Starting Your Nonprofit: Part 4

Welcome to the last part of my Starting Your Nonprofit blog series.

This is a summary of the eleven steps it takes to launch your nonprofit organization. Buy the book for the full version.

 

Remember when you were a kid and you played on the slides at the park? First you climbed up, then you slid down. At this point in the process, you’ve climbed up the steps and are ready to slide down

With the IRS Determination Letter in hand, the federal government recognizes your corporation as a tax-exempt, nonprofit organization! Your state, however, still only recognizes your corporation as a regular corporation. The IRS does not communicate this vital bit of information to your state’s filing office, so you will have to apply for state tax exemption separately. Applications for state tax exemption are simple and usually only ask to see one letter: the IRS determination letter.

Forty-four states have a Secretary of State. Three states, Massachusetts, Pennsylvania, and Virginia, have a Secretary of the Commonwealth. Alaska, Hawaii, and Utah have neither; incorporation responsibilities are assumed by their Lieutenant Governor’s office.

 

When I use the phrase “state’s filing office,” depending on which state you’re incorporating in, I’m referring to your Secretary of State, Secretary of the Commonwealth, or the Lieutenant Governor’s office.

 

Step 9: Apply for your state tax exemption

Contact your state’s filing office to obtain the proper exemption application. Be prepared to provide your corporate name (aka your nonprofit’s name), corporate address, Federal Employer Identification Number, your business phone number, the primary purpose of your organization (reference the “purpose statement” in your Articles of Incorporation), and the IRS determination letter.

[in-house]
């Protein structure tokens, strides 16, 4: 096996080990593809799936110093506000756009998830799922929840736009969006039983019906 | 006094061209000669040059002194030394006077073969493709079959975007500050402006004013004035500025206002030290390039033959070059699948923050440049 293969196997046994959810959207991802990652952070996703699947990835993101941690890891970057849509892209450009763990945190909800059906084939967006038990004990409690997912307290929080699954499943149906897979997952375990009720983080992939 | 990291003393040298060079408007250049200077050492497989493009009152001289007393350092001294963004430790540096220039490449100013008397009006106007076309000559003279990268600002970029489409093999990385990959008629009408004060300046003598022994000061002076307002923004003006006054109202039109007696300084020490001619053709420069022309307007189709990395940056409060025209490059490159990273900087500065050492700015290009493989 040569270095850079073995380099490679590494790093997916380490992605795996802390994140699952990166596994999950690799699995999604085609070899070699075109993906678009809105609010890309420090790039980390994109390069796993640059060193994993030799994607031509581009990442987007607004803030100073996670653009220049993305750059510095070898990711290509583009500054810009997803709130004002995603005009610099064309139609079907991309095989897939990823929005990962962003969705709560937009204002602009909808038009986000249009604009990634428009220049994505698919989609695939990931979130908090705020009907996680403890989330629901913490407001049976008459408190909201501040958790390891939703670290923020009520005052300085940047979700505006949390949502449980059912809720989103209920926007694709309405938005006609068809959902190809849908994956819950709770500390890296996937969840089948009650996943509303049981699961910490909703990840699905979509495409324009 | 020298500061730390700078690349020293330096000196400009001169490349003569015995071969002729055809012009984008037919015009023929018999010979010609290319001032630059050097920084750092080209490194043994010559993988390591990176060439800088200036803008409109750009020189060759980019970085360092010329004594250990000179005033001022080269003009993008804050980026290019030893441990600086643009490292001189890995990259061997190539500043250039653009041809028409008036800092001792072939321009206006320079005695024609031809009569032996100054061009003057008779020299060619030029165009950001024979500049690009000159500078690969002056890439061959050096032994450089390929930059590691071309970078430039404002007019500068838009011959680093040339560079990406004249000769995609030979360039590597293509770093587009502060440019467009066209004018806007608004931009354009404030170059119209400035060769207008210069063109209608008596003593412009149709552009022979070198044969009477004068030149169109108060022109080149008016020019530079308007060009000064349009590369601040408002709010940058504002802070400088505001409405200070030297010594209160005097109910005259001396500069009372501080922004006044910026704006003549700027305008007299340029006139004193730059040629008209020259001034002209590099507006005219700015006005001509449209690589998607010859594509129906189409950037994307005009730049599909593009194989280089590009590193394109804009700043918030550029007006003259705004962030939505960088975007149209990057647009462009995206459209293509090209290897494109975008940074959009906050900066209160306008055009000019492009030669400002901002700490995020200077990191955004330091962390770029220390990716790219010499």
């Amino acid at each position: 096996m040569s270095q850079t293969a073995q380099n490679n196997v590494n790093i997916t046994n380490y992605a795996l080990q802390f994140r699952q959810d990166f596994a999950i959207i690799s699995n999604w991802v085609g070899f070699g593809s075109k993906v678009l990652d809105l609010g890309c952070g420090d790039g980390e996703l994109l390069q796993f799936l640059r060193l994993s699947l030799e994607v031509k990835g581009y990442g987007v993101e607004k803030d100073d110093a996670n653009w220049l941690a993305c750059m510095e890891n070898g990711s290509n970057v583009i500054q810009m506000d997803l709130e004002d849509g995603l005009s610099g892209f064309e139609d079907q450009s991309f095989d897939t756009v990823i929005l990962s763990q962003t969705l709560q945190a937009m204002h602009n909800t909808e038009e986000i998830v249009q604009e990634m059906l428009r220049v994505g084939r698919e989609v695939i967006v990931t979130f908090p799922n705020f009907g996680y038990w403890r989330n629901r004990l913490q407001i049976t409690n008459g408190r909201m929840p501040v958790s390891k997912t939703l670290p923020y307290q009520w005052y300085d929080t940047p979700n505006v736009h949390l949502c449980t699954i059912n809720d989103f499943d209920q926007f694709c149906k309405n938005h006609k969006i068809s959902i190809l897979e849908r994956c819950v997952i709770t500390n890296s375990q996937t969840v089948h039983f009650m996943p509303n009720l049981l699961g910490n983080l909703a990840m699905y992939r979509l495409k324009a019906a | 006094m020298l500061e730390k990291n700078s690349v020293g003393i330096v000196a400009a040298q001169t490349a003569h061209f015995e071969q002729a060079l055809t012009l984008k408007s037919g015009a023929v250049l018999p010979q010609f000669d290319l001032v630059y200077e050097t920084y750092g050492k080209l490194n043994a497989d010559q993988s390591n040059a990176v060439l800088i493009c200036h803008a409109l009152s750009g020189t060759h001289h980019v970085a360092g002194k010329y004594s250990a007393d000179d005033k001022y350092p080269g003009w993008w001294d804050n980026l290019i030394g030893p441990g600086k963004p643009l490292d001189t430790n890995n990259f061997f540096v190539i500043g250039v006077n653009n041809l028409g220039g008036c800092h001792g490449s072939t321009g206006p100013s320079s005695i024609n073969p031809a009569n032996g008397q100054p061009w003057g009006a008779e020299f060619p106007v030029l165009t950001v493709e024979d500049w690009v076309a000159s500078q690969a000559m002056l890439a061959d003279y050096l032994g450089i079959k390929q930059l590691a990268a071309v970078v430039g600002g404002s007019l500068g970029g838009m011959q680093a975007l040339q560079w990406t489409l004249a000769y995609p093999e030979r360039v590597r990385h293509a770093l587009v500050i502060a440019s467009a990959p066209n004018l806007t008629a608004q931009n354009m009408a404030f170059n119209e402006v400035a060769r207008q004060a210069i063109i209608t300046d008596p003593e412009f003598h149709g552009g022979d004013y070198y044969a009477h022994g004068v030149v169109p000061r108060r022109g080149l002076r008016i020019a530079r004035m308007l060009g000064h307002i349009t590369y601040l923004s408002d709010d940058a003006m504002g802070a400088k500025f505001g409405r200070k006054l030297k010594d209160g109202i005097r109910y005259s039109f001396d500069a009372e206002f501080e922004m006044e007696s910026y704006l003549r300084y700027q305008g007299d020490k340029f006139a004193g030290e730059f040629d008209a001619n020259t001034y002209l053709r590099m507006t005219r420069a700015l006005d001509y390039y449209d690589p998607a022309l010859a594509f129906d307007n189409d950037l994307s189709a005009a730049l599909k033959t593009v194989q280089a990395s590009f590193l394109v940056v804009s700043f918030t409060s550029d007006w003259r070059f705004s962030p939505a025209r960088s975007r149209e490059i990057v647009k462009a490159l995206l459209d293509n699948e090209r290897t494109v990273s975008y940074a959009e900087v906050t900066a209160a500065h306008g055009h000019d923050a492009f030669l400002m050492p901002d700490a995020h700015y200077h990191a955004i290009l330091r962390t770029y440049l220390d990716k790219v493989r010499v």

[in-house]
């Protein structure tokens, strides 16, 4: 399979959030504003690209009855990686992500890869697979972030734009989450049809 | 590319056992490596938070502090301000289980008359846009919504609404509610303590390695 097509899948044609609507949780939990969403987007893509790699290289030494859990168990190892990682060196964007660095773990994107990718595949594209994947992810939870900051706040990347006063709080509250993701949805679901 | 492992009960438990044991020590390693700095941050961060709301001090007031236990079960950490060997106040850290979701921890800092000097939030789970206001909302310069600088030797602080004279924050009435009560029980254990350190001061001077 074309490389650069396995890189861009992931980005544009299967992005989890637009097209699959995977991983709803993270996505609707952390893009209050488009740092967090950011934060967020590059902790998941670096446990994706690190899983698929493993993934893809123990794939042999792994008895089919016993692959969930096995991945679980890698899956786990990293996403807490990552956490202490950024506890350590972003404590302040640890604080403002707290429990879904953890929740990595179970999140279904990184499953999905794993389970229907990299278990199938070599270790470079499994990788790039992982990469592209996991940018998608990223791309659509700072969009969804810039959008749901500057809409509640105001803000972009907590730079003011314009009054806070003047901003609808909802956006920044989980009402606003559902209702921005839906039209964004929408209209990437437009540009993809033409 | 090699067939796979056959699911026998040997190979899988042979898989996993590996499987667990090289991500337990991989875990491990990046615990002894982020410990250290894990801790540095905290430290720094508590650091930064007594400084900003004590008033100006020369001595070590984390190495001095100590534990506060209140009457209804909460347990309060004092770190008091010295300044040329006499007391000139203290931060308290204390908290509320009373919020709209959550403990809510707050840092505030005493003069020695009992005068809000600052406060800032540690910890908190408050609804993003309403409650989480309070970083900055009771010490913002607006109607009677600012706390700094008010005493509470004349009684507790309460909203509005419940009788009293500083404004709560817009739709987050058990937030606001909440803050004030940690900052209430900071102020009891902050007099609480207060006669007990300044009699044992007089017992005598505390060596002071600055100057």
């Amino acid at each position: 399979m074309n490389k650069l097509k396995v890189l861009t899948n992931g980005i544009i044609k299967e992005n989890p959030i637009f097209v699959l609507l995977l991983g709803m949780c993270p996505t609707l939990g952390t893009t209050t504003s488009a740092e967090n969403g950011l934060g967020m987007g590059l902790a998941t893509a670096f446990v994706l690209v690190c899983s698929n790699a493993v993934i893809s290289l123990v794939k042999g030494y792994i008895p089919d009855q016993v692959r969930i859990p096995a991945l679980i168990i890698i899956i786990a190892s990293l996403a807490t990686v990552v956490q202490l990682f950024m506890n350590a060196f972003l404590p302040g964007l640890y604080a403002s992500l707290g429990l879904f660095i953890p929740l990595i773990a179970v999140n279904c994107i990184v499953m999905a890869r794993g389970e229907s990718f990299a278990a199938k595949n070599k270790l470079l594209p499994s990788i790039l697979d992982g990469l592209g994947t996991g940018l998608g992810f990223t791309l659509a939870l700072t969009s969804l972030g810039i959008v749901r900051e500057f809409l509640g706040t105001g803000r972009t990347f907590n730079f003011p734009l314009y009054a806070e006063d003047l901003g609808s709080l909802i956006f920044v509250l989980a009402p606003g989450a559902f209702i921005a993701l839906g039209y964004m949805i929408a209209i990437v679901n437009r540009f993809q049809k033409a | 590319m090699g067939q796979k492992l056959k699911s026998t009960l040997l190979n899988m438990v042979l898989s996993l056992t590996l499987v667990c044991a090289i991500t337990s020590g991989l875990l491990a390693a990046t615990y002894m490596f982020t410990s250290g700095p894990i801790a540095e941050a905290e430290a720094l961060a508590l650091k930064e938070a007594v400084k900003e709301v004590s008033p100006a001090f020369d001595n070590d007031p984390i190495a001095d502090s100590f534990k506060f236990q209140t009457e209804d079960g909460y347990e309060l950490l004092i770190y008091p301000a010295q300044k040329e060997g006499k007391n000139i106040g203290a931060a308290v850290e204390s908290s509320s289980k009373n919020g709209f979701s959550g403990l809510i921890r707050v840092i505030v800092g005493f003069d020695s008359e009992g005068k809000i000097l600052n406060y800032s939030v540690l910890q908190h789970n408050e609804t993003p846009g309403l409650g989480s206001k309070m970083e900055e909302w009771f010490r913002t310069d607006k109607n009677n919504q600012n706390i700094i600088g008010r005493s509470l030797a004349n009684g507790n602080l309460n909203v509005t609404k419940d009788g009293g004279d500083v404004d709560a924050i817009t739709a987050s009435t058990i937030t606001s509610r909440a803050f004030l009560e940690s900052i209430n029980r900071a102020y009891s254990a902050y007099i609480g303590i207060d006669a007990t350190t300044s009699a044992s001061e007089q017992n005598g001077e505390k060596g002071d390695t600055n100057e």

Your application will most likely become public information, so avoid using personal information.

California corporations:

Download, print, complete and snail mail Franchise Tax Board Form 3500A, Submission of Exemption Request. It’s free to file. When the Franchise Tax Board receives your application, you’ll receive a courtesy postcard letting you know they received your application.

Processing time: 90 days

Step 10: Register with the Attorney General

The state attorney general in each of the 50 U.S states and territories is the chief legal advisor to the state government¬† and the state’s chief law enforcement officer. In some states, the attorney general serves as the head of a state department of justice.¬†

Some states have an agency responsible for monitoring nonprofit corporations, also commonly referred to as nonprofit organizations and charities. The state relies on these agencies to ensure nonprofits are indeed operating for charitable purposes, and not for personal gain. Do your due diligence and contact your state’s filing office to inquire if your nonprofit needs to be registered as a charity.